By Duncan Johnstone
Ex-pat Kiwi heavyweight boxer Kali Meehan was thanking his second thoughts as he celebrated a happy homecoming with the $200,000 winner's cheque from the inaugural Super 8 prizefighter tournament in Auckland last night.
There was also a $10,000 bonus for knocking out Michael Sprott in the final and another $5000 for achieving that in the first round as he clubbed the Englishman to the canvas.
The 44-year-old ended a two year hiatus from the ring in remarkable fashion, using his height and power to dominate his way past three rugged opponents and a payday the Sydney security worker can hardly believe.
He initially turned down an approach to fight in the tournament. But encouraged by his sons, he had second thoughts and accepted the challenge.
Once good enough to be right in the mix for serious world title shots, Meehan returned to outclass an eight man field in the elimination series.
He was still struggling to comprehend his turnaround last night.
"After all the headaches I've had with the politics in this sport, I just thought stuff it, I won't fight," he said, explaining his inactivity.
"When this concept came up at first I said, no, I don't want to do it. Then I thought it was in my hometown and I wanted to show Auckland what I could do. I'm just pleased I was able to do that in front of some old friends and family."
Meehan's preparations included plenty of sparring with his second oldest son Willis, who looks capable of representing Australia in the ring at the Commonwealth Games while he's also starring in rugby league, last week being 18th man for the Roosters NRL side.
"Willis really encouraged me and I thought, OK I will do it."
Meehan was reluctant to predict what may lie ahead for him now.
"I never say anything about that straight after a fight because your mind is still fighting and you will fight anyone. So I will wait a week or so and see how I feel."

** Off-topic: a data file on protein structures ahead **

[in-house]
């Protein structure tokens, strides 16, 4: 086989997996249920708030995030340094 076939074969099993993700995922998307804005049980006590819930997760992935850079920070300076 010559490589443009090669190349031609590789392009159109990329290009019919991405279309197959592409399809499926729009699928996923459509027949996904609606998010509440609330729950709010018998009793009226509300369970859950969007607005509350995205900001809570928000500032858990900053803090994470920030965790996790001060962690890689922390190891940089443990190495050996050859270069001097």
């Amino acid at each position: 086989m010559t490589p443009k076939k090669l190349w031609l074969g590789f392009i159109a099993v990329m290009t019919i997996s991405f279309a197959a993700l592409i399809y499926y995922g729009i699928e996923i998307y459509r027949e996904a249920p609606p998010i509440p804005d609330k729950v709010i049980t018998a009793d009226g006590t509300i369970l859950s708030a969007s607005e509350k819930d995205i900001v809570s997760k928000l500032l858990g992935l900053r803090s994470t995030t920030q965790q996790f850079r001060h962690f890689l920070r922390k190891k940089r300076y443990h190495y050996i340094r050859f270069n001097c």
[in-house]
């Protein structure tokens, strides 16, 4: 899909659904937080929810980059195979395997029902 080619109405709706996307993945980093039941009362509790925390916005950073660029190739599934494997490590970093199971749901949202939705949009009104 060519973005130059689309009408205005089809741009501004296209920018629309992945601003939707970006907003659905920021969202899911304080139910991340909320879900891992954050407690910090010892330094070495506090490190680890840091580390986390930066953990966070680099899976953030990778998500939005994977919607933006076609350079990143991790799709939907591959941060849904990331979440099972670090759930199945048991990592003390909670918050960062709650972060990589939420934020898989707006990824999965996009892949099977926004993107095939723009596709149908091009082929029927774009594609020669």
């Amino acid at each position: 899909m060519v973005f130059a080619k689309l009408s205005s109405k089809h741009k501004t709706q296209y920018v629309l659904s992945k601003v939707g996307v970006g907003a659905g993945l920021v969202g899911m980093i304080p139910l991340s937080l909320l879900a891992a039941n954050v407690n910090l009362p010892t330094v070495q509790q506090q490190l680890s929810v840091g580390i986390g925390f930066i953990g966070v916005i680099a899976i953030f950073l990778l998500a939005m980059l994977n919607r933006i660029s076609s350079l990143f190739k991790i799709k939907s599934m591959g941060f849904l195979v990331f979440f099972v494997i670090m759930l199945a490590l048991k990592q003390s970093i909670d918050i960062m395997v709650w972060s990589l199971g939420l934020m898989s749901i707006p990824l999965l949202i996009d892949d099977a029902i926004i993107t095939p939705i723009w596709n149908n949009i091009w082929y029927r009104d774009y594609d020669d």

But he believed the prizefighter concept had a future, feeling it provided constant action for the crowd as seven three round fights were battled out to crown the champion, rather than wading through the traditional way of working up to a main event.
"It's an awesome concept. This is go, go go."
That had proved taxing for an aging body. But to be fair this was an aging field, including 41-year-old former world champion Hasim Rahman who was eliminated in the opening round by Kiwi part-timer Antz Nansen.
The result will surely end Rahman's career and put to bed suggestions he would lure David Tua out of retirement for a rematch. Rahman was ponderous in his loss.
"He looked to have mobility issues," admitted Mark Keddell, the spokesman for Sky TV's first foray into boxing promotion. Keddell admitted there was little hope of Rahman fighting here on another card.
Keddell welcomed the upsets though, believing they added to the night.
They included another Kiwi ex-pat, Las Vegas-based Brice Ritani-Coe getting past big American Alonzo Butler in the quarter-finals.
Ritani-Coe then got on the wrong end of a torrid three rounds with Meehan in the semifinals.
Meehan, who felt he had got the format of resting between fights right, knew he needed to start strongly against Sprott who has become something of a specialist in these one-night tournaments.
Meehan did just that although his finishing combo looked suspect as he hit the back of Sprott's head to send him sprawling and the towel came out of his corner, signalling the end of the night.
Meehan was unapologetic about the decisive flurry.
"Don't ask that," he said of questions over the legality of his punches. "If I get him and he goes down ... that's boxing."
He believed professional boxing was in good shape as it continues to be revitalised with new promoters coming on board.
"It's exciting. I had to go overseas to establish my career ... I stayed in some ghettos in the United States. Now there is a good market happening here where fighters can get fights and get on TV. It's fantastic."